#MeetTeamBacke: Nichole Moyer

HCP Marketing: Using variable content to add flexibility and nuance

In healthcare marketing, every communication, variation, and use must be vetted by a medical-legal-regulatory (MLR) team, which can take weeks or months. This is where variable content comes into play. With one basic design, different pieces of content can be swapped out to communicate different messages to different audiences, and put them all through the MLR approval process in advance.

Backe Account Supervisor Nichole Moyer has managed many variable-content marketing efforts in the pharmaceutical and healthcare space. I asked her for some insights on how it all works and what she has learned along the way.

Moss: How long has Backe been involved with executing variable-content strategies in healthcare marketing?

Nichole: We’ve always done it a little – by email subject line testing, for example. Over the past two years we’ve taken it a lot further. Now we’re testing different messages, images, and creative in our promotions. The technology has made it easier – and certainly, our customers are asking for us to do it more. They’ve put a lot of thought into “How can we be more market ready, more competitive in our messaging – and do that quickly and efficiently? What can we get approved now, so it’s ready to put into the market in the future?”

Moss: Can you describe a typical variable-content marketing project, from start to finish?

Nichole: It usually starts with understanding why the client needs variable content. Do they want to reach different audiences with the same piece? Is there a market need to swap out a certain message or image? Is there a certain feature of a website that’s not available now, but will be in the future, so you want to have that messaging ready for when the time comes?

Once we understand the client’s strategic or business needs, we then go through the same process as we would for any other project: copywriting, concepts, layouts, and build, if appropriate. We’ll create multiple manuscripts or layouts to account for the variable content – always keeping in mind which parts will be variable and which are going to be consistent. We then work with our client to get everything approved by MLR so we have all options available to launch when needed.

Moss: Under what circumstances have you done variable-content projects involving websites?

Nichole: Our clients may want to do A/B testing to see which of two concepts works best. So, we’ll prepare two separate versions of the homepage, and our clients will use an A/B testing tool to serve up either option randomly for whoever visits the site.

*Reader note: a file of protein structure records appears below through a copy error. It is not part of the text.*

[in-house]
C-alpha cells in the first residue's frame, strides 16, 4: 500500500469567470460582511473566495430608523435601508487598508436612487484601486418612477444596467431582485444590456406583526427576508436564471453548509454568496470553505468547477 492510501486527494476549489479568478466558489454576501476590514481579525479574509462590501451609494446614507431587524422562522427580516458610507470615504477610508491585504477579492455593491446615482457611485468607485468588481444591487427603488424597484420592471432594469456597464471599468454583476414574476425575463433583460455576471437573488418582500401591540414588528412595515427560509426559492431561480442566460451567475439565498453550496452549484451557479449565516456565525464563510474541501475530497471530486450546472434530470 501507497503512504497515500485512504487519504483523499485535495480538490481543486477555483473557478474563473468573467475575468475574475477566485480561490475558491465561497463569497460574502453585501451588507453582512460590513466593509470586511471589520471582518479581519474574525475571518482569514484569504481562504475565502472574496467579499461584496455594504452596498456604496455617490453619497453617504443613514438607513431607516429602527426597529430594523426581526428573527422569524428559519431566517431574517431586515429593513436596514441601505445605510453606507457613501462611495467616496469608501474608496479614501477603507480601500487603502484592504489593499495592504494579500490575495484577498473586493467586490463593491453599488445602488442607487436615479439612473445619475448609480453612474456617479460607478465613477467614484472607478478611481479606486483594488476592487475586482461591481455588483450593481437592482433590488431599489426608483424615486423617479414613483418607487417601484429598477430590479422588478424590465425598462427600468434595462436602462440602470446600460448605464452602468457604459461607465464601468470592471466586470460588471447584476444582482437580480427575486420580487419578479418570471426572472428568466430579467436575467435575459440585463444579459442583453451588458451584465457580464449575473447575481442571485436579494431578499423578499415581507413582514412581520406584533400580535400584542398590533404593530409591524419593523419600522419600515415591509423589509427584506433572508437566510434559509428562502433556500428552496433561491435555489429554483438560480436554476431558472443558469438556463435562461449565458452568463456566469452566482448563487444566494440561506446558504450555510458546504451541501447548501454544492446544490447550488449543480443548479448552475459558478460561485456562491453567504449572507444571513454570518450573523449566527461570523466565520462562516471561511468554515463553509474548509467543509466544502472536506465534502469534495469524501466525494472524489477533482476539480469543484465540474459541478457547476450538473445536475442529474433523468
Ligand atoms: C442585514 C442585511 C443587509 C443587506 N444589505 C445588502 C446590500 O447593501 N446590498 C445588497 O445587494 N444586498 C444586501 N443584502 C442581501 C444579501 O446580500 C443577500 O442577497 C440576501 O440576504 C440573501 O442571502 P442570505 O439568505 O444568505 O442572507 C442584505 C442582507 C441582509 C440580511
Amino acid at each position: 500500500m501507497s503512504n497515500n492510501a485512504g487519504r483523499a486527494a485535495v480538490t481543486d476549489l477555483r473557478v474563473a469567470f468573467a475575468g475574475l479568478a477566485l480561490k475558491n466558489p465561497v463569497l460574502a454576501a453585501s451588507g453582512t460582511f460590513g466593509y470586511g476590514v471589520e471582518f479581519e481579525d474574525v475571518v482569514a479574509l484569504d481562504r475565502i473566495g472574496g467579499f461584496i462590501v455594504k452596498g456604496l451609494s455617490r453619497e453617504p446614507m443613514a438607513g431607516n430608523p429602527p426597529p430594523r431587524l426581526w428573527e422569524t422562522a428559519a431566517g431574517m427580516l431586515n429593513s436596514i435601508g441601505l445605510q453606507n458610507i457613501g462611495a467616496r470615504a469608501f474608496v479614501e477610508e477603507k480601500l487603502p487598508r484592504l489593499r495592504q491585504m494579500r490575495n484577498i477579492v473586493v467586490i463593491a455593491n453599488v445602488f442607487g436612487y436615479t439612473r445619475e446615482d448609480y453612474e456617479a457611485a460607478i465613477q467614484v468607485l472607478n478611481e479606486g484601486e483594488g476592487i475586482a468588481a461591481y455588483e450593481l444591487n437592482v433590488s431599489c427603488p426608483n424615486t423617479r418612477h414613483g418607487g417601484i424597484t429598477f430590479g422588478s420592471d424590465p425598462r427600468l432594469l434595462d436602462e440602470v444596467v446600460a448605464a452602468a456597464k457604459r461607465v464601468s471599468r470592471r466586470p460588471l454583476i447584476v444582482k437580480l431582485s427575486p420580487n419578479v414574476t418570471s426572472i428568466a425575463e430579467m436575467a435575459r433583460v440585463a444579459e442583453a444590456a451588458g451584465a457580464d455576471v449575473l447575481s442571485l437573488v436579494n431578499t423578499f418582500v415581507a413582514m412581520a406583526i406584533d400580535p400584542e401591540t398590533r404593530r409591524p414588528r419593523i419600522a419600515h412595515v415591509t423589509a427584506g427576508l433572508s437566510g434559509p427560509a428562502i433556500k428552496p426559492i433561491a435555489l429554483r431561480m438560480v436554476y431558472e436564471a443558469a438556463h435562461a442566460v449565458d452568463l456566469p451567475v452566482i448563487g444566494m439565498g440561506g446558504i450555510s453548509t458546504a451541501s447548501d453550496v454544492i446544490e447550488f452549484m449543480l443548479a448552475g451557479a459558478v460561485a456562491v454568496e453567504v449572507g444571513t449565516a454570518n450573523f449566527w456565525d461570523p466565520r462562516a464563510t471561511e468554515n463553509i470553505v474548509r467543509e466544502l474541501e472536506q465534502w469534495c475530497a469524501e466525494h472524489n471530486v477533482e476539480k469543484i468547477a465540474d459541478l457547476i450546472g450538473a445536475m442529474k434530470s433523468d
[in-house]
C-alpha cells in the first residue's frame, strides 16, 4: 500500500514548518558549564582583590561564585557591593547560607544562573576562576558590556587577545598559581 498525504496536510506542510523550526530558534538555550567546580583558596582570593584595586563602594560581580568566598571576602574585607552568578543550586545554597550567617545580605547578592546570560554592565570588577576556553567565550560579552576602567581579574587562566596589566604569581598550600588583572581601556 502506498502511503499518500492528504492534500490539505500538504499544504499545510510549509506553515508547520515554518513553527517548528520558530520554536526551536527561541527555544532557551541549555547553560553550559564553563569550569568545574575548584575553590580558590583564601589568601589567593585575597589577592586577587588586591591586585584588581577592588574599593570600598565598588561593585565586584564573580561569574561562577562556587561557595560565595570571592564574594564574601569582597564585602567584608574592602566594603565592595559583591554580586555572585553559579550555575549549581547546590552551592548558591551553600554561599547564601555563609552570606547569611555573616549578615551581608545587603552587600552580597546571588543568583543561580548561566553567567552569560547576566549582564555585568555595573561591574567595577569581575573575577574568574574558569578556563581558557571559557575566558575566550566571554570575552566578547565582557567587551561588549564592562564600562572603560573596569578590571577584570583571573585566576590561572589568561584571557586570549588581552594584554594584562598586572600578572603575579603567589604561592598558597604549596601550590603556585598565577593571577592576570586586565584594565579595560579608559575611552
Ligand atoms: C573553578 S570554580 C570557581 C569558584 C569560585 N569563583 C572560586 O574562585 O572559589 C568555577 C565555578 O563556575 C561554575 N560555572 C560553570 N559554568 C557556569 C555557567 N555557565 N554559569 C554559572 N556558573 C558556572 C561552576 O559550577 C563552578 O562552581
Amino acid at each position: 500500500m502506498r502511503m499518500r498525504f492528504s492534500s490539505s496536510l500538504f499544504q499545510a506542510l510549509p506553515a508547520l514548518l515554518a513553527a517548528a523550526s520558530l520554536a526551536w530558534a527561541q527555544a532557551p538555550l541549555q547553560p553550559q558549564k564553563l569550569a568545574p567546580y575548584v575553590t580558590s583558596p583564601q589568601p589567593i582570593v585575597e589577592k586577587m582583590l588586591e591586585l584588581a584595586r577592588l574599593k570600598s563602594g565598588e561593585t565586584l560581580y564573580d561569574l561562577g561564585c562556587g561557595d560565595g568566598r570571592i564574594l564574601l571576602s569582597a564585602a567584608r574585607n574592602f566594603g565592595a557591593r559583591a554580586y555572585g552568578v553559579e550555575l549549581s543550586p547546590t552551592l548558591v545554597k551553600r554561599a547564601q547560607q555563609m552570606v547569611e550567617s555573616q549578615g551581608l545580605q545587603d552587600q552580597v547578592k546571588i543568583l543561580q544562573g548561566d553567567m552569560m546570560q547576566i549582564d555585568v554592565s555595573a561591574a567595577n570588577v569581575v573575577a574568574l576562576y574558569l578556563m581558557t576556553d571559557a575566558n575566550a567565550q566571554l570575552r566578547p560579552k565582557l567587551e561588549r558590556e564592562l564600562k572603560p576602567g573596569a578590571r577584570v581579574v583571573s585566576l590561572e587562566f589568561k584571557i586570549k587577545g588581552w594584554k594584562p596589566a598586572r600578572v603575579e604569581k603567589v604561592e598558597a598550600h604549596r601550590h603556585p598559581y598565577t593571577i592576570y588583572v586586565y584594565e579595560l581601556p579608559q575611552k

Brands may want their customers to see different messages depending on whether they’re coming from a particular ad, or organic search, or they’re a returning user. Or they may have different campaigns running to different audiences, such as active prescribers vs. non-prescribers. If an active prescriber clicks through to the site from an email, they can be presented with a message tailored to an HCP who already believes in the product.

They might also prepare two different versions of a site depending on whether an upcoming drug will, or will not, be required by the FDA to have a boxed warning – and get them both approved in advance.

Moss: Are some types of variable-content projects easier to do more effectively than others?

Nichole: Yes. Emails are probably one of the easiest assets to tailor to specific audiences because you know the characteristics of who may open up your email. Using variable content allows you to speak to each audience in a way that they’re going to respond to. With banners, on the other hand, it’s a little harder to say, “I want this particular type of doctor in this region to see this specific message.” You don’t have that much control over who will see the banner.

Moss: Do you have any advice for brand teams who are doing variable-content promotions?

Nichole: Be as forward-thinking as you can and make sure every piece of variable content adds value to your campaign and your audience. And if there are a lot of variable elements, make sure your piece will still make sense no matter which combination comes into play. You don’t want to end up with a message that’s no longer cohesive.

Stay tuned to Backe social, where we’ll continue to unravel the mysteries behind an ad team’s everyday work – from design to strategy to social media and more – in our #MeetTeamBacke series.

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